There are guidelines GPs have to follow to help them decide who needs to see a specialist for suspected bile duct cancer and how soon.
Seeing your GP
It can be hard for GPs to decide who may have cancer and who might have a more minor condition. For some symptoms, your doctor may ask you to wait to see if the symptoms get better or respond to treatment, such as antibiotics.
There are guidelines for GPs to help them decide who needs a referral.
There are particular symptoms that mean your GP should refer you to a specialist straight away. The National Institute for Health and Care Excellence (NICE) has produced guidelines for GPs to help them decide who needs to be seen urgently by a specialist.
While reading these guidelines, it is important to remember that:
- bile duct cancer (or cholangiocarcinoma) is rare, with around 1,600 people diagnosed each year in Great Britain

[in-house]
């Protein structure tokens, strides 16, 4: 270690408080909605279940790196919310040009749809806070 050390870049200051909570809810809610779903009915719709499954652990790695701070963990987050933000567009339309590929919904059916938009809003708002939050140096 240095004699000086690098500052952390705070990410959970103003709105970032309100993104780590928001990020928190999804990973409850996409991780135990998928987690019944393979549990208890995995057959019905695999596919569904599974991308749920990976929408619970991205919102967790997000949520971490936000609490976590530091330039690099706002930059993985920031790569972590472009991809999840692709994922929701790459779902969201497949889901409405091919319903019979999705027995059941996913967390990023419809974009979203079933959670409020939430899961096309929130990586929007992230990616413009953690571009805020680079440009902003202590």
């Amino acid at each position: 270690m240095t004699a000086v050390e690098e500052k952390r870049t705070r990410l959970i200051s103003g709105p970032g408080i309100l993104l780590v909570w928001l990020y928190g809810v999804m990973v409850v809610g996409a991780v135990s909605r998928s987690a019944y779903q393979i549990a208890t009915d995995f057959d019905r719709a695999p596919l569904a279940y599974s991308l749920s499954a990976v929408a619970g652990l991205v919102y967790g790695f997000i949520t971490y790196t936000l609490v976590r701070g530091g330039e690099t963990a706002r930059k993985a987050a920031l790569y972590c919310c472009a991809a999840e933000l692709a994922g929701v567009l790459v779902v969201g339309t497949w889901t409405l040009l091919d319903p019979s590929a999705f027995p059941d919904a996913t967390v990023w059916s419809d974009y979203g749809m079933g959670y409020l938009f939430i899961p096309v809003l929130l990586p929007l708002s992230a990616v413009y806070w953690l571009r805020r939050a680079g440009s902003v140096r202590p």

- a number of risk factors affect your chances of developing a bile duct cancer
- general symptoms, such as feeling sick or tired, are much more likely to be caused by something less serious
UK referral guidelines
The National Institute for Health and Care Excellence (NICE) say that the following symptoms need urgent referral to a specialist:
- yellowing skin (jaundice) caused by a blockage
- unexplained tummy (abdominal) pain and weight loss, with or without back pain
- feeling or being sick continuously, and losing weight
You should ideally get an appointment within 2 weekds for an urgent referral.
What to do if you are still worried
If you are concerned that your GP is not taking your symptoms as seriously as you think they should, you could print this page and take it along to an appointment. Ask your GP to talk it through with you and then you may be able to decide together whether you need to see a specialist and if so, how soon.